Corpus overview


MeSH Disease

HGNC Genes

SARS-CoV-2 proteins

ProteinS (4)

ProteinN (1)


SARS-CoV-2 Proteins
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    Clomipramine suppresses ACE2 HGNC-mediated SARS-CoV-2 entry MESHD

    Authors: Yuri Kato; Shigeru Yamada; Kazuhiro Nishiyama; Ayano Satsuka; Suyong Re; Daiki Tomokiyo; Jae Man Lee; Tomohiro Tanaka; Akiyuki Nishimura; Kenzo Yonemitsu; Hiroshi Asakura; Yuko Ibuki; Yumiko Imai; Noriho Kamiya; Kenji Mizuguchi; Takahiro Kusakabe; Yasunari Kanda; Motohiro Nishida

    doi:10.1101/2021.03.13.435221 Date: 2021-03-14 Source: bioRxiv

    Myocardial damage caused by the newly emerged coronavirus ( SARS-CoV-2) infection MESHD is one of key determinants of COVID-19 MESHD severity and mortality. SARS-CoV-2 entry to host cells are initiated by binding with its receptor, angiotensin converting enzyme (ACE) 2 HGNC, and the ACE2 HGNC abundance is thought to reflect the susceptibility to infection. Here, we found that clomipramine, a tricyclic antidepressant, potently inhibits SARS-CoV-2 infection MESHD and metabolic disorder MESHD in human iPS-derived cardiomyocytes. Among 13 approved drugs that we have previously identified as potential inhibitor of doxorubicin-induced cardiotoxicity MESHD, clomipramine showed the best potency to inhibit SARS-CoV-2 spike PROTEIN glycoprotein pseudovirus-stimulated ACE2 HGNC internalization. Indeed, SARS-CoV-2 infection MESHD to human iPS-derived cardiomyocytes (iPS-CMs) and TMPRSS2 HGNC-expressing VeroE6 cells were dramatically suppressed even after treatment with clomipramine. Furthermore, the combined use of clomipramine and remdesivir was revealed to synergistically suppress SARS-CoV-2 infection MESHD. Our results will provide the potentiality of clomipramine for the breakthrough treatment of severe COVID-19 MESHD.

    SARS-CoV-2 direct cardiac damage through spike-mediated cardiomyocyte fusion

    Authors: Jay Schneider; David Pease; Chanakha Navaratnarajah; Peter Halfmann; Daniel Clemens; Dan Ye; Changsung Kim; Alison Barkhymer; Stephen Cohle; Aron Banks; Arpit Mehta; Joseph Rantus; Tim Emmerzaal; Tamas Kozicz; Kyle Howell; Jon Charlesworth; Trace Christensen; Yoshihiro Kawaoka; Leslie Cooper; Michael Ackerman; Roberto Cattaneo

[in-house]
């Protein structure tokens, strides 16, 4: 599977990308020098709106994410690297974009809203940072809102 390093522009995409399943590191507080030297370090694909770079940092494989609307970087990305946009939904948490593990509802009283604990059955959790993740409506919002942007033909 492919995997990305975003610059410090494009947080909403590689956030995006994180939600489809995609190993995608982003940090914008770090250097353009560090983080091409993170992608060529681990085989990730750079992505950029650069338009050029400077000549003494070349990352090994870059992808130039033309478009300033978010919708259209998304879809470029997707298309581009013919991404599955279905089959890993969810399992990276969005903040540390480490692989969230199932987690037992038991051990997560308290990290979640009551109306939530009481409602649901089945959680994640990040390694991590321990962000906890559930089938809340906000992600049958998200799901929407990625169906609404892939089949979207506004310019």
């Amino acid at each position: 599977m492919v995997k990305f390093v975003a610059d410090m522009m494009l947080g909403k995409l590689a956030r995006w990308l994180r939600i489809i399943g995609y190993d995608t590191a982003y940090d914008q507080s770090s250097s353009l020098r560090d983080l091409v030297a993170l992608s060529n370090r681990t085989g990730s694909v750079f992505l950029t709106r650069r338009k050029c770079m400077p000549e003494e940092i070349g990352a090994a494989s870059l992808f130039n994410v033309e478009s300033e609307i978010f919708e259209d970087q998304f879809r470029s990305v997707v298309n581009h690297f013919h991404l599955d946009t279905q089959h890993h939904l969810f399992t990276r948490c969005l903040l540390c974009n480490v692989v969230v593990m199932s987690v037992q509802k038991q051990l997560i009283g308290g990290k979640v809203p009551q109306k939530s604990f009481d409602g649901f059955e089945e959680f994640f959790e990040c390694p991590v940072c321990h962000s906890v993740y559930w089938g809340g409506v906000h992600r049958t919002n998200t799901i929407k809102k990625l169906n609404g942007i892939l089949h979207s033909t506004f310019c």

doi:10.21203/ Date: 2020-10-20 Source: ResearchSquare

    Viruses spread between hosts through particles, but within hosts, viral genomes can spread from cell to cell through fusion, evading antiviral defenses and obviating costly infectious virion production1-3. Billions of electromechanically coupled cardiomyocytes (CMs) make myocardium inherently vulnerable to pathological electromechanical short circuits caused by intercellular viral spread 4-6. Beyond respiratory illness MESHD, COVID-19 MESHD affects the heart7 and cardiac injury and arrhythmias MESHD are serious public health concerns8-12. By studying myocardium of a young woman who died suddenly, diagnosed postmortem with COVID-19 MESHD, we discovered highly focal myocardial SARS-CoV-2 infection MESHD SARS-CoV-2 infection MESHD spreading from one CM to another through intercellular junctions identified by highly concentrated sarcolemmal t-tubule viral spike glycoprotein PROTEIN. SARS-CoV-2 permissively infected beating human induced pluripotent stem cell (hiPSC)-CMs building multinucleated cardiomyotubes (CMTs) through cell type-specific fusion driven by proteolytically-activated spike glycoprotein PROTEIN. Recombinant spike glycoprotein PROTEIN, co-localizing to sarcolemma and sarcoplasmic reticulum, produced multinucleated CMTs with pathological structure, electrophysiology and Ca2+ excitation-contraction coupling. Blocking cleavage, a peptide-based protease inhibitor neutralized SARS-CoV-2 spike PROTEIN glycoprotein pathogenicity. We conclude that SARS-CoV-2 spike PROTEIN glycoprotein, efficiently primed, activated and strategically poised during biosynthesis, can exploit the CM’s inherent membranous connectivities to drive heart damage directly, uncoupling clinically common myocardial injury MESHD from lymphocytic myocarditis MESHD, often suspected but rarely confirmed in COVID-19 MESHD.